17
   

CREEPY SOCIAL MEDIA

 
 
Setanta
 
Reply Thu 21 Jul, 2011 12:37 pm
OK, you'll need to be familiar with Facebook to get this one. The Girl and i play games at FB--Farmville and Cafe World. It helps to have "neighbors" in those games, so it is not uncommon to add people as friends who are complete strangers to you, but who have been recommended by friends who play the games, or who have many of the people you know listed as their friends. Facebook is always throwing up friends suggestions for you, based on your friends list--the people whose avatars show up on your home page always list at least one mutual friend.

Another aspect of this (call it an artifact) is that adults who want to play two or more farms or cafes will use their kids' accounts to set up the extra farms and/or cafes. So, you'll have an adult who is playing the game, and is using a child's account, and you'll add the child to your friends list so that everyone can benefit. (In terms of the games, there is a genuine benefit to having as many neighbors as possible.)

Well, we have just lately added one such account for a girl who looks to be about eight or ten years old. That's not a problem, the Girl has had her mom on her friends list forever. But something else is now happening that's bugging me.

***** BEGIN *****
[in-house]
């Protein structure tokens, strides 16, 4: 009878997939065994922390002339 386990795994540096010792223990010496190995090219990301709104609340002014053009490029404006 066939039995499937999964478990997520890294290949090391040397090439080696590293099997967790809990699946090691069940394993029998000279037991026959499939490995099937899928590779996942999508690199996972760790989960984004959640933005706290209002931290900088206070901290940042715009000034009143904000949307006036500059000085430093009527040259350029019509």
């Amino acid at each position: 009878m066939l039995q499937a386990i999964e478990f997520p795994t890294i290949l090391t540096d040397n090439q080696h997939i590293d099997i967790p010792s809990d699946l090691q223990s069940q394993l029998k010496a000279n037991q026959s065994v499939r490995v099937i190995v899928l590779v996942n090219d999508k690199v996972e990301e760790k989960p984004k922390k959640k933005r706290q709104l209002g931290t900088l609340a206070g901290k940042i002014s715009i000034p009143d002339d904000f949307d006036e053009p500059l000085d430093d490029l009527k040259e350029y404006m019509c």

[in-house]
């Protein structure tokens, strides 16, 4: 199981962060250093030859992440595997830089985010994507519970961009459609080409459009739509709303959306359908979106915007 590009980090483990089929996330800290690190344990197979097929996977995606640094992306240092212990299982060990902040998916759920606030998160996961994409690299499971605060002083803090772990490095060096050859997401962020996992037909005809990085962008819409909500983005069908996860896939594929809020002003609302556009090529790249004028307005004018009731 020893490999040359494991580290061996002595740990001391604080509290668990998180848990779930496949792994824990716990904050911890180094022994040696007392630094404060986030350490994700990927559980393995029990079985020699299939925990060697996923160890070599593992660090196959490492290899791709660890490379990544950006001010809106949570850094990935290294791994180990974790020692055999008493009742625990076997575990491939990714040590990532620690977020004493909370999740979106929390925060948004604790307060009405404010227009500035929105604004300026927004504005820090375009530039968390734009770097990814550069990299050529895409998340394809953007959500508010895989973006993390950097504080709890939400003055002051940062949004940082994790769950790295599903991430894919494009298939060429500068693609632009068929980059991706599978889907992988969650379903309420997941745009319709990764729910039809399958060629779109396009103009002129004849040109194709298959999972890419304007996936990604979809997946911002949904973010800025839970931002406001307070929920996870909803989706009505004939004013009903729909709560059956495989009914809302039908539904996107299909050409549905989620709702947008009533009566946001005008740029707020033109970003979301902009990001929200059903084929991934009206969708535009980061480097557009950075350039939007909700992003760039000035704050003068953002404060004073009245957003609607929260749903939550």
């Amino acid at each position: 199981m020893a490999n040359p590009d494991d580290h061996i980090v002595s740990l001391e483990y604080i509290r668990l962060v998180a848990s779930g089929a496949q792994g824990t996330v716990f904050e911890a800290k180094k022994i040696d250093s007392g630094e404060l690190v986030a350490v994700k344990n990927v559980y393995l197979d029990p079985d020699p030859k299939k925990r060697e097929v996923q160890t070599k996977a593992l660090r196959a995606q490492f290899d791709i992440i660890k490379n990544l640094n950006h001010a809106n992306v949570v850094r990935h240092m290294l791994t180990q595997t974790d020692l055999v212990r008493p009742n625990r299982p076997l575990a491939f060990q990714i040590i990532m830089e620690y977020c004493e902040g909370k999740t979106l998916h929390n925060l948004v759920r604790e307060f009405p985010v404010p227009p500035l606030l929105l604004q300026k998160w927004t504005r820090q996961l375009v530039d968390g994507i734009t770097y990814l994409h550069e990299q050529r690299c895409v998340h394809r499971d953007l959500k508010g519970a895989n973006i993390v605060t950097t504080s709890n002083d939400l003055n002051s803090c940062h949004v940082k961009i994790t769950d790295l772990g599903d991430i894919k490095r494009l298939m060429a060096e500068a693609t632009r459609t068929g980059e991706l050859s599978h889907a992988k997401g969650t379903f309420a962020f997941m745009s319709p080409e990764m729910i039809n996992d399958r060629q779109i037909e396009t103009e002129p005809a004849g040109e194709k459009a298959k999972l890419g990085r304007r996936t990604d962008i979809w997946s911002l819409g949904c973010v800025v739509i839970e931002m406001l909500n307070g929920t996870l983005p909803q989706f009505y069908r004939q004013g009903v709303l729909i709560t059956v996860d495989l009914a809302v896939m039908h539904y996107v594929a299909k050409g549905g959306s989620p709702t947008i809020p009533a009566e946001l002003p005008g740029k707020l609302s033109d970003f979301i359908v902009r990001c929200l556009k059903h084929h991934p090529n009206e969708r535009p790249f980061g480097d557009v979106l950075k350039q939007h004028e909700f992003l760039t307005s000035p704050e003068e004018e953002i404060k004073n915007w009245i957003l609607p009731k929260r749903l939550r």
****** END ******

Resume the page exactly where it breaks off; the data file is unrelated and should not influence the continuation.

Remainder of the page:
Now, on my home page, i see pictues of children, real children, unmistakably children even with the little, tiny avatar pic. I often click on these avatars to see who the mutual friends listed are, in case i might want to "friend" them for sake of the games. But this one seriously creeps me out. I am not going to make a friend offer to a kid who is ten years old. Some of the pics look as though these kids are younger than that. Once, because the avatar pic was so small and indistinct, i clicked on a photo, and when i got to the profile page, it was obvious this was a girl about 13 or 14 years old. Before i closed that page, i saw a notice that she only "friends" people she already knows or who are recommended by friends, and approved by her parents. As i closed the page, i thought "good for you."

But it seriously creeps me out that they're sending friend recommendations of young children to a 60-year old man. I think this is grossly irresponsible of Facebook. Maybe i'm overthinking this, though. Do you think it is reasonable to expect Facebook to be a little more careful about something like this? I'm tellin' ya, it creeps me out every time i open my home page and there's a picture of a little girl in the upper right hand corner.
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Type: Discussion • Score: 17 • Views: 9,456 • Replies: 165

 
sozobe
 
  3  
Reply Thu 21 Jul, 2011 12:44 pm
@Setanta,
That's creepy alright.